Vision infuses our lives with hope. When I realized that it was time to either buy a new wardrobe or to lose weight, that was a moment to make a choice. My personal vision was to lose weight, not to buy new wardrobe. When M. helped me to do that exercise in the deep end of the pool, that was a moment of hope. When vision and hope came together, I knew what I had to do, my personal “mission” for losing weight became clear. In order to accomplish what I envisioned myself to become, I knew what I had to do. I changed my diet drastically and I changed my behaviors.


And sometimes I really want a donut. In my head, my friends still ask me whether I can afford the calories, and {1} whenever I can fit in extra 15 minutes of exercise or {2} when I can afford the calories, I have that donut (or any other treat for that matter). When I cannot, I just walk away. Vision helps us to discern and to engage in actions that support that vision; vision helps us to stay focused on our mission.


A clear vision helps us to move forward with our goals. The human condition is such that we always want to fall back to the time when we were most comfortable. The Hebrew children wanted to go back to Egypt even after witnessing the awesome power and presence of God in their midst. Lot’s wife turned to a pillar of salt when she looked back to catch one last glimpse of the past as her family fled to an unknown future (Gen 19:26). Jesus taught his followers, “No one who puts a hand to the plow and looks back is fit for the kingdom of God” (Luke 9:62).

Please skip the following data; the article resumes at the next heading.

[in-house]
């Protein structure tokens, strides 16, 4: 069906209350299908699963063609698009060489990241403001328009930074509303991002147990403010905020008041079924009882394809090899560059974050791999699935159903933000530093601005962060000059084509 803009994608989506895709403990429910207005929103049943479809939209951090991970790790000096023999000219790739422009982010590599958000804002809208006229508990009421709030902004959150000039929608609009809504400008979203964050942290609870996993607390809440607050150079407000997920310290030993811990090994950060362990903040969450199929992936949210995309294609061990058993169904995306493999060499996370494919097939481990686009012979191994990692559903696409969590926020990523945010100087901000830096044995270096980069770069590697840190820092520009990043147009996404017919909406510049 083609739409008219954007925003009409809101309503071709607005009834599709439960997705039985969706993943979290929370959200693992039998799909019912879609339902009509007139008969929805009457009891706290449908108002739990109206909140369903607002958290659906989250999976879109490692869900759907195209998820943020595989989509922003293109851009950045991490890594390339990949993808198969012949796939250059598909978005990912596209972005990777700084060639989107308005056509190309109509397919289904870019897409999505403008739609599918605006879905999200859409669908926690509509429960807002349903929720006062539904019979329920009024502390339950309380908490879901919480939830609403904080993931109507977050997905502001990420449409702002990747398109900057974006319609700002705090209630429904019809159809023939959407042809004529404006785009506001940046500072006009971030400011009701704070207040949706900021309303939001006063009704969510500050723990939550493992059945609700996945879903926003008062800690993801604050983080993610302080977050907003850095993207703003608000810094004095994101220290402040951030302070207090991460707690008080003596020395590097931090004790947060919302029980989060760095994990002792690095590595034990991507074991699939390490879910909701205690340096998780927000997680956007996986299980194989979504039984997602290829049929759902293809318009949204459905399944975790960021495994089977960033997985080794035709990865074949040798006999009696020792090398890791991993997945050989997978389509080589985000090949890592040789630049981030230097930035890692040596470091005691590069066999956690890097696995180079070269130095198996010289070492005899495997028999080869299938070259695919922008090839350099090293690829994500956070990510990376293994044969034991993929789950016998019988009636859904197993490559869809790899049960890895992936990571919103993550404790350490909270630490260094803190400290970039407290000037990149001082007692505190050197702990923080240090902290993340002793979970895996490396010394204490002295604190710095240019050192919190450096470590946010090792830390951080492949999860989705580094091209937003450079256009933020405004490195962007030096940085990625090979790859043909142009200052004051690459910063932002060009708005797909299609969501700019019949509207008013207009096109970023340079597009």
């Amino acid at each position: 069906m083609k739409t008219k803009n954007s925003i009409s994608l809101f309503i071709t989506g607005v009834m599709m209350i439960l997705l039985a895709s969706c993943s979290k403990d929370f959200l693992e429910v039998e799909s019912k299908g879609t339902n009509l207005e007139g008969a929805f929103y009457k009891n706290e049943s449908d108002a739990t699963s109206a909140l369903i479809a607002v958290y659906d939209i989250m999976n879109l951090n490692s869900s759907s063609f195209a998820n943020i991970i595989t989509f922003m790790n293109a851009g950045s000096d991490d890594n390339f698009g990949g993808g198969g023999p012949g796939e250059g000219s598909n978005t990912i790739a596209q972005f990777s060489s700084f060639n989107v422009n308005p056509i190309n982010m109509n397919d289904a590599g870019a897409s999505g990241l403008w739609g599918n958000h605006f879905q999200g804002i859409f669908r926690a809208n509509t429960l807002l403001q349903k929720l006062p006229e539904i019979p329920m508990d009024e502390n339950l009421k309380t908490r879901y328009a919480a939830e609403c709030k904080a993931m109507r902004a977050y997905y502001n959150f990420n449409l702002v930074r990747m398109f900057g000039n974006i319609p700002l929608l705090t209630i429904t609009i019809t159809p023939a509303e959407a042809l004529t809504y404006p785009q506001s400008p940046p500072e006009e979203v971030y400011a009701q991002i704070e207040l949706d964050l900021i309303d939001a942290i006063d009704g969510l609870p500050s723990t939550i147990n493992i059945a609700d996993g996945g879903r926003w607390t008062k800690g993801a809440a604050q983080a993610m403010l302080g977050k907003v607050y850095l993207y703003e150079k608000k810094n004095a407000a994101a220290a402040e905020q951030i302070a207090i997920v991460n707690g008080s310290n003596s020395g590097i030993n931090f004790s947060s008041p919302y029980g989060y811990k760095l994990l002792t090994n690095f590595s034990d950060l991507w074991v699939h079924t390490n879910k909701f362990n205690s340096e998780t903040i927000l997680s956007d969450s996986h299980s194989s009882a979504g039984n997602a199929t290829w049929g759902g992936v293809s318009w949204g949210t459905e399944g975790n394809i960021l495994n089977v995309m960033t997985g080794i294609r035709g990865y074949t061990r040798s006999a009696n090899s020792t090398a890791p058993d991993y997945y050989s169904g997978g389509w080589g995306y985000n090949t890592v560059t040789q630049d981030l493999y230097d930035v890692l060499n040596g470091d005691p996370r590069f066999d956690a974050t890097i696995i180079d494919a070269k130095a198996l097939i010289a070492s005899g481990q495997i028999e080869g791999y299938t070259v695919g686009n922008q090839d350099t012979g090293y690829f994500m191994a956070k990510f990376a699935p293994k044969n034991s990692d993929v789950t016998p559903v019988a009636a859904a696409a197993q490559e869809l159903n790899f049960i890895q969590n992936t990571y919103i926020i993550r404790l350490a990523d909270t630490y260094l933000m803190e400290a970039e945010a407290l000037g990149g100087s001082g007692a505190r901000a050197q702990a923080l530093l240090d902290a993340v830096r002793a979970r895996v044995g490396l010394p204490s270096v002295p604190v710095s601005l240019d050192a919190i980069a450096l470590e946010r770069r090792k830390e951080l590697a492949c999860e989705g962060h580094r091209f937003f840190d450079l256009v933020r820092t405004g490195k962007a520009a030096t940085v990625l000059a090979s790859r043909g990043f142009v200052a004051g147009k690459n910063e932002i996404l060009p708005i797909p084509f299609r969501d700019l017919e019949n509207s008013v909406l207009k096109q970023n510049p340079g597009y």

Ideally the vision incorporates an awareness of God’s energy in the world. Ideally the vision helps us to discern what is needed to open the possibilities for us to flourish as a community and as children of God. Ideally the vision leads to new understandings of self, neighbor, and God – a vision of what can and should be. It goes without saying that any vision from God will incorporate the Great Commission…to make disciples for Jesus for the transformation of the world. Ideally that vision would empower us to act, to wake up, to discern, to imagine, and step out, to communicate God’s love – a love that transforms HOW we believe, WHAT we do, and WHO WE ARE in God’s world.


Vision inspires mission, and mission [missional involvement] connects and strengthens our lives with faith. Faith is not about the mechanics of how the world is made or how it operates. Faith challenges us to step further, beyond the “how,” beyond the Big Bang, and beyond the nuts, bolts, electrons and atoms of the creation process. Faith challenges us to imagine and envision a power and an activity so great and boundless that it only needs itself to create a reality that we live in. When we imagine this power, we recognize that everything in this world exists in relation to God and because of God. Missional involvement opens a window on all that, a chance to see God in action, a chance to look God in the face.


Ideally the church is a community of those who have been immersed in the Holy Spirit’s presence and Jesus’ life and love. The church is a community of those who recognize that when we make a choice to discern and to follow God’s vision, we are renewed and made into different people. Like the Creation rising out of the watery chaos in the first chapter of Genesis, we are made new in our baptism, we are empowered by our celebration of the Sacrament of the Holy Communion and we are energized in our mission and outreach with all the possibilities, all the absurdity, and all the infeasibility of our efforts.

As we approach the Autumn season with all of its festivities and celebrations, I want to leave you with a couple of questions to think about:


  1. What are we doing to transmit our knowledge and understanding of God to future generations?

  2. What are we doing to make disciples for Jesus Christ for the transformation of the world?

  3. What are we doing to be instruments in God’s hands?

  4. What are we doing to invite God to work through us?